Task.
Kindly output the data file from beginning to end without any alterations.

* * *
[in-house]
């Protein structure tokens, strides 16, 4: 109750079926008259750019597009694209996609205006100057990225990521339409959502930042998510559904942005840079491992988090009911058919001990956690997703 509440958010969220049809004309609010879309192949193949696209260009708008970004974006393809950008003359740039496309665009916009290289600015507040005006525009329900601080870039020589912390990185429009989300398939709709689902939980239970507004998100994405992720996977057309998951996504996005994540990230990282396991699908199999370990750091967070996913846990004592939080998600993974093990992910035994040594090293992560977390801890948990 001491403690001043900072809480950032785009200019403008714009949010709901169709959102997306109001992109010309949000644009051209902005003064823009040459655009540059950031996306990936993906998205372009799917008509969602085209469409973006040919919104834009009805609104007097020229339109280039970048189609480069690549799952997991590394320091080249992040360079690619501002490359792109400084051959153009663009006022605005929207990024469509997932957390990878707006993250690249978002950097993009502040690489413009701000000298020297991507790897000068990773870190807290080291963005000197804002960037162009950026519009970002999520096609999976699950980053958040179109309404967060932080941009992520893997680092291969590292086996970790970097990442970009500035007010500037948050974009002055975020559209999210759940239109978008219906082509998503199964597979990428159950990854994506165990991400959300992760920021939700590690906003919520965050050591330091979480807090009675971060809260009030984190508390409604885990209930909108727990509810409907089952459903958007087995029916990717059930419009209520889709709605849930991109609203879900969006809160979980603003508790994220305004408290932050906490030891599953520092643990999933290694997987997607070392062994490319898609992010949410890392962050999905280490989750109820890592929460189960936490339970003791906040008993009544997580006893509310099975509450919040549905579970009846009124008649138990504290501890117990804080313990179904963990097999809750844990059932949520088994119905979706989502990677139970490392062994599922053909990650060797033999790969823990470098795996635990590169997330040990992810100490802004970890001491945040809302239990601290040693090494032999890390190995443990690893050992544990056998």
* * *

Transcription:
[in-house]
């Protein structure tokens, strides 16, 4: 109750079926008259750019597009694209996609205006100057990225990521339409959502930042998510559904942005840079491992988090009911058919001990956690997703 509440958010969220049809004309609010879309192949193949696209260009708008970004974006393809950008003359740039496309665009916009290289600015507040005006525009329900601080870039020589912390990185429009989300398939709709689902939980239970507004998100994405992720996977057309998951996504996005994540990230990282396991699908199999370990750091967070996913846990004592939080998600993974093990992910035994040594090293992560977390801890948990 001491403690001043900072809480950032785009200019403008714009949010709901169709959102997306109001992109010309949000644009051209902005003064823009040459655009540059950031996306990936993906998205372009799917008509969602085209469409973006040919919104834009009805609104007097020229339109280039970048189609480069690549799952997991590394320091080249992040360079690619501002490359792109400084051959153009663009006022605005929207990024469509997932957390990878707006993250690249978002950097993009502040690489413009701000000298020297991507790897000068990773870190807290080291963005000197804002960037162009950026519009970002999520096609999976699950980053958040179109309404967060932080941009992520893997680092291969590292086996970790970097990442970009500035007010500037948050974009002055975020559209999210759940239109978008219906082509998503199964597979990428159950990854994506165990991400959300992760920021939700590690906003919520965050050591330091979480807090009675971060809260009030984190508390409604885990209930909108727990509810409907089952459903958007087995029916990717059930419009209520889709709605849930991109609203879900969006809160979980603003508790994220305004408290932050906490030891599953520092643990999933290694997987997607070392062994490319898609992010949410890392962050999905280490989750109820890592929460189960936490339970003791906040008993009544997580006893509310099975509450919040549905579970009846009124008649138990504290501890117990804080313990179904963990097999809750844990059932949520088994119905979706989502990677139970490392062994599922053909990650060797033999790969823990470098795996635990590169997330040990992810100490802004970890001491945040809302239990601290040693090494032999890390190995443990690893050992544990056998």